Atheists at NAHS: Practicing Non-Belief In a Season of Belief

Lore+of+the+Tree%3A+Atheist+students+at+North+Atlanta+celebrate+the+usual+classic+Christmas+traditions+while+taking+out+the+religious+aspect%2C+instead+focusing+solely+on+the+cookies%2C+presents%2C+and+holiday+cheer.+
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Atheists at NAHS: Practicing Non-Belief In a Season of Belief

Lore of the Tree: Atheist students at North Atlanta celebrate the usual classic Christmas traditions while taking out the religious aspect, instead focusing solely on the cookies, presents, and holiday cheer.

Lore of the Tree: Atheist students at North Atlanta celebrate the usual classic Christmas traditions while taking out the religious aspect, instead focusing solely on the cookies, presents, and holiday cheer.

Olivia Chewning

Lore of the Tree: Atheist students at North Atlanta celebrate the usual classic Christmas traditions while taking out the religious aspect, instead focusing solely on the cookies, presents, and holiday cheer.

Olivia Chewning

Olivia Chewning

Lore of the Tree: Atheist students at North Atlanta celebrate the usual classic Christmas traditions while taking out the religious aspect, instead focusing solely on the cookies, presents, and holiday cheer.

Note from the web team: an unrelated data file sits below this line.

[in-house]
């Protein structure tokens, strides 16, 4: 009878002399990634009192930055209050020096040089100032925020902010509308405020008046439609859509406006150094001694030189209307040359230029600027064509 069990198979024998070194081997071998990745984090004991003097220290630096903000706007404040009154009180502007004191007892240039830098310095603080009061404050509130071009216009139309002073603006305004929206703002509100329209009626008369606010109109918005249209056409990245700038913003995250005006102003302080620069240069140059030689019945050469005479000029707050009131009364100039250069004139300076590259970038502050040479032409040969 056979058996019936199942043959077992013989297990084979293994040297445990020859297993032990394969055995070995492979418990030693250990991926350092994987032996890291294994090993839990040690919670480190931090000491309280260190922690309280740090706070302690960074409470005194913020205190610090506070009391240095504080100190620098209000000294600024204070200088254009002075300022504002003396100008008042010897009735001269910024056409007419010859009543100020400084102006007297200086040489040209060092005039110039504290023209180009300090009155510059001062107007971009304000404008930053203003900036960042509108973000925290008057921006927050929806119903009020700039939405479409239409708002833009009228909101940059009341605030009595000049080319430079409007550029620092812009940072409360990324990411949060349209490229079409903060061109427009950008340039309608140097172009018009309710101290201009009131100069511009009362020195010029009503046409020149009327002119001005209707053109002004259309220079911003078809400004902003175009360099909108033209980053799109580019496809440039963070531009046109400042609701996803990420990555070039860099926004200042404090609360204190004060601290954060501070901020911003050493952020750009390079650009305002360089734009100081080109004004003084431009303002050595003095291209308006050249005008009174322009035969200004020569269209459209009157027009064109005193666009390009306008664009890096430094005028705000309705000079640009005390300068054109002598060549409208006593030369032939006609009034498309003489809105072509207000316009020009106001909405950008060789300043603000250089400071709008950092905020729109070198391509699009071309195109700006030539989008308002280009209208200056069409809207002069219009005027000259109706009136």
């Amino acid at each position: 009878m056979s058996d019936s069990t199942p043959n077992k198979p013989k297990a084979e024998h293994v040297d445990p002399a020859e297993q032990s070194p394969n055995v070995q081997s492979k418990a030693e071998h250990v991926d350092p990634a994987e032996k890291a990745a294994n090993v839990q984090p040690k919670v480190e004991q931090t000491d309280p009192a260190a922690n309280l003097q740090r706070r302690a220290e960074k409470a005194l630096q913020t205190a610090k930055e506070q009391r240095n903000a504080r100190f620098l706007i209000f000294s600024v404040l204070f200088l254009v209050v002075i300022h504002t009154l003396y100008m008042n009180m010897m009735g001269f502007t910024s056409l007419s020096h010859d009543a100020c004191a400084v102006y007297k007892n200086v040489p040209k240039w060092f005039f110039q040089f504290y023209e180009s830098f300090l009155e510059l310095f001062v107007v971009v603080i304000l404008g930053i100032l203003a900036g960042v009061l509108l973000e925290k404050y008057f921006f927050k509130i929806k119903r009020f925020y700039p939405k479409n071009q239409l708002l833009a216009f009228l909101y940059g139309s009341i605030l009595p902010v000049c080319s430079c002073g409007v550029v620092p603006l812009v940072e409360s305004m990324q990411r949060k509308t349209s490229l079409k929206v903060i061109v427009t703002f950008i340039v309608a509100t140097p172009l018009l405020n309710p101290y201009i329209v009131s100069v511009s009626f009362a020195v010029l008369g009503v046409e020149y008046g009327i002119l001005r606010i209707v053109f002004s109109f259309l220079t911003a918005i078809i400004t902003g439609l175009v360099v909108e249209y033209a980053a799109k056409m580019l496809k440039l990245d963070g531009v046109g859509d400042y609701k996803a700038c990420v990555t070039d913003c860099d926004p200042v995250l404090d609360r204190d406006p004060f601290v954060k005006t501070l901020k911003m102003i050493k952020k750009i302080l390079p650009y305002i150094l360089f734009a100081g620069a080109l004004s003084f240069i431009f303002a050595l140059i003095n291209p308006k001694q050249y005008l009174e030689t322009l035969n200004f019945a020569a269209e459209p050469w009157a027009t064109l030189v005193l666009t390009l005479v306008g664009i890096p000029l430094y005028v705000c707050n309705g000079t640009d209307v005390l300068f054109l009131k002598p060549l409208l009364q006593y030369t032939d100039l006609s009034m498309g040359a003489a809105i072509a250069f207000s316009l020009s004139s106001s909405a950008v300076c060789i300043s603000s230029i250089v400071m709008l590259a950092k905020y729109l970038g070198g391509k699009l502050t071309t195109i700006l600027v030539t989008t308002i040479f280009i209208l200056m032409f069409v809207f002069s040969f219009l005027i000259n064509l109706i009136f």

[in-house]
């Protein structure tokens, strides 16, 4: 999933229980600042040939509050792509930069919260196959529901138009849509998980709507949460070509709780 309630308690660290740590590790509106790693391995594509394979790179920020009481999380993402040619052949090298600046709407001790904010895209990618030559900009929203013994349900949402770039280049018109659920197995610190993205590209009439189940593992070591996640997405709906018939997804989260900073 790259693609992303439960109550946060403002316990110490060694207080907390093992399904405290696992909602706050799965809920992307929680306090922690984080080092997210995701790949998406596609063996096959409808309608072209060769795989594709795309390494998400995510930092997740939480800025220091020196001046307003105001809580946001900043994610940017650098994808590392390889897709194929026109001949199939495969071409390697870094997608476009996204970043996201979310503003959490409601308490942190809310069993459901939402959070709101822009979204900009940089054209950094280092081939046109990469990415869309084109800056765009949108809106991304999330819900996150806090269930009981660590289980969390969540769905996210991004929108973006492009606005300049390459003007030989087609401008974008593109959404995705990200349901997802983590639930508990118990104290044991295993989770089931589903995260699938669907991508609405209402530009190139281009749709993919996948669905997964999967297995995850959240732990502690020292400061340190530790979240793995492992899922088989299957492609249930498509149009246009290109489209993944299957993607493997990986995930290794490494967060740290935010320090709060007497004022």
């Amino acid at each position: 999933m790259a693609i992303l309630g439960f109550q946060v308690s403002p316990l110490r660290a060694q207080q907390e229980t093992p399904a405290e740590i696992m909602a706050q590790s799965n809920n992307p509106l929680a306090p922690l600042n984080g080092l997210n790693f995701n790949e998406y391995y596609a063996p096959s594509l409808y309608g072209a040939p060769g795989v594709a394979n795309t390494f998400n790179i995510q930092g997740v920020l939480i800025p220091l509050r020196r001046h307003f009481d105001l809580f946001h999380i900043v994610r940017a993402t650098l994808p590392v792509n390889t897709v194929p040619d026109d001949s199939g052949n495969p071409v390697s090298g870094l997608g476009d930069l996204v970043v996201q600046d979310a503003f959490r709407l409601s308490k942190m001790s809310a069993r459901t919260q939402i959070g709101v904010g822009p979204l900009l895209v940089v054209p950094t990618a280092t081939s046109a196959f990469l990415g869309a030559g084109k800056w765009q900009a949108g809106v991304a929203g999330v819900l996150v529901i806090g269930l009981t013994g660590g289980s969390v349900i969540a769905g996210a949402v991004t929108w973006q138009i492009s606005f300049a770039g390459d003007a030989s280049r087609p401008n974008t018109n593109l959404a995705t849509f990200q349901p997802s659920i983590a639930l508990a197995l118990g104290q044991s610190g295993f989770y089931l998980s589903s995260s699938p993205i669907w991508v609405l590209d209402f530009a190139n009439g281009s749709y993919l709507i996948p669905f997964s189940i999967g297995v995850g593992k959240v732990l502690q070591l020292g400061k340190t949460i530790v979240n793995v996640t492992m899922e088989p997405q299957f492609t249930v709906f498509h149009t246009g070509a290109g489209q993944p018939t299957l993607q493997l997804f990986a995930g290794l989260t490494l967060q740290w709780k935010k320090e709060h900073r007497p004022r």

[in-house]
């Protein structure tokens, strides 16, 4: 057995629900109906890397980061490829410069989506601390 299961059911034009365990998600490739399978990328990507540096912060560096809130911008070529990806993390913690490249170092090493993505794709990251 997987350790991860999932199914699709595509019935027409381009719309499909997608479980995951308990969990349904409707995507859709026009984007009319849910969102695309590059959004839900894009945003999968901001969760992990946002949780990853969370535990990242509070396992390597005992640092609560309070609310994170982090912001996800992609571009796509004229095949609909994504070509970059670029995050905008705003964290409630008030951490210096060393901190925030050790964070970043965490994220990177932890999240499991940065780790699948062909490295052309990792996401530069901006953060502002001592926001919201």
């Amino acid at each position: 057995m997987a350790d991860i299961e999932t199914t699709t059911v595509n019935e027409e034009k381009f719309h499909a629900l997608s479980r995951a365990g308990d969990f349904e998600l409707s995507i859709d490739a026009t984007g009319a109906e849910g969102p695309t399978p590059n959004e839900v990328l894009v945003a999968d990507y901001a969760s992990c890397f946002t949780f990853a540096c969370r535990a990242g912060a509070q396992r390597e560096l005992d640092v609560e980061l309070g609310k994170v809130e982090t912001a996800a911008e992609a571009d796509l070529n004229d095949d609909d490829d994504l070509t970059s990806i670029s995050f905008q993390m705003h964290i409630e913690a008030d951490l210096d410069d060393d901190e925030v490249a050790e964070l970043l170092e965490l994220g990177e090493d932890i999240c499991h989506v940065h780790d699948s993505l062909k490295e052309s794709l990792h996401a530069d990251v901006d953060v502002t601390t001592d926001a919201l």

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From November to January, jingle bells and dreidels rule the holiday season. But what about those who don’t follow a religion or don’t believe in God? For most atheist or agnostic North Atlanta students, they participate in Christmas and other related activities but leave out the more religious aspects. They celebrate Christmas with their families but either do it out of respect or don’t even see Christmas to be very religious based to begin with.

Stringing up lights, getting a Christmas tree and opening presents are all common Christmas traditions for most people. And to be sure atheists do all these things as well. In respect to their family members most students said they participate in the activities and see Christmas as more of a family tradition rather than a religious holiday. “Spending time with my family on Christmas is the best,” said junior Charlie Olson.

Others don’t even see Christmas as a religious holiday and celebrate just like everybody else with a Christmas tree, presents and Santa. They just do it without the backstory of the birth of Jesus. Junior Lachlan Pipkorn cited the fact Christmas was a pagan holiday and birth of Jesus was made Christmas day to help convert pagans to Christianity. “Christmas isn’t even Christian,” said Pipkorn.

Christmas means presents and for some atheist students at North Atlanta presents are one of the reasons they continue to celebrate the holiday. “Getting presents is fun but I also enjoy spending time with my family,” said junior Javier Manzanarez.

No matter what religion you follow or what you believe about the holidays, this season is a time dedicated to family and friends. Christians celebrate Christmas and atheists do as well. For those who profess non-belief in this season of belief, family and friends are at the core of their practice.  

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